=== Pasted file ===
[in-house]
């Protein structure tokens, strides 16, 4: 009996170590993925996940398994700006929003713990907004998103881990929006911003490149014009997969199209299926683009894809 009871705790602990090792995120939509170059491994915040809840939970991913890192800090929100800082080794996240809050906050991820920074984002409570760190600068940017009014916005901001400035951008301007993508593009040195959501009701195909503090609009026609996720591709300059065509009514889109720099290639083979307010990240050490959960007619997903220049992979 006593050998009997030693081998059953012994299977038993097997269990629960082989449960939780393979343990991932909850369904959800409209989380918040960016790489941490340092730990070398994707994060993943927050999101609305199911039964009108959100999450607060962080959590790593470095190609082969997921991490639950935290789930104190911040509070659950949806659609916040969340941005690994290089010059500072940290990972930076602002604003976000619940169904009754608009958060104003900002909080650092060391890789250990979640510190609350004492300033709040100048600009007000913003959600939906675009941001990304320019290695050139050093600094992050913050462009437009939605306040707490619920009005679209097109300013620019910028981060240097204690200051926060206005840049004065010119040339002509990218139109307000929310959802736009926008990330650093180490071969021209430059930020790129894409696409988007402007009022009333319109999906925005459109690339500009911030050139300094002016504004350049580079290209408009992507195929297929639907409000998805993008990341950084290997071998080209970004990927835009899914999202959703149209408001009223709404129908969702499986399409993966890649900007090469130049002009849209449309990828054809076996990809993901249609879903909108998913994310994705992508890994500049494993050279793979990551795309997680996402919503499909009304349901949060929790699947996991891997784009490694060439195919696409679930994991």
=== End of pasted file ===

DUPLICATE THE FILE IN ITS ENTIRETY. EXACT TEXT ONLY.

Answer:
[in-house]
């Protein structure tokens, strides 16, 4: 009996170590993925996940398994700006929003713990907004998103881990929006911003490149014009997969199209299926683009894809 009871705790602990090792995120939509170059491994915040809840939970991913890192800090929100800082080794996240809050906050991820920074984002409570760190600068940017009014916005901001400035951008301007993508593009040195959501009701195909503090609009026609996720591709300059065509009514889109720099290639083979307010990240050490959960007619997903220049992979 006593050998009997030693081998059953012994299977038993097997269990629960082989449960939780393979343990991932909850369904959800409209989380918040960016790489941490340092730990070398994707994060993943927050999101609305199911039964009108959100999450607060962080959590790593470095190609082969997921991490639950935290789930104190911040509070659950949806659609916040969340941005690994290089010059500072940290990972930076602002604003976000619940169904009754608009958060104003900002909080650092060391890789250990979640510190609350004492300033709040100048600009007000913003959600939906675009941001990304320019290695050139050093600094992050913050462009437009939605306040707490619920009005679209097109300013620019910028981060240097204690200051926060206005840049004065010119040339002509990218139109307000929310959802736009926008990330650093180490071969021209430059930020790129894409696409988007402007009022009333319109999906925005459109690339500009911030050139300094002016504004350049580079290209408009992507195929297929639907409000998805993008990341950084290997071998080209970004990927835009899914999202959703149209408001009223709404129908969702499986399409993966890649900007090469130049002009849209449309990828054809076996990809993901249609879903909108998913994310994705992508890994500049494993050279793979990551795309997680996402919503499909009304349901949060929790699947996991891997784009490694060439195919696409679930994991």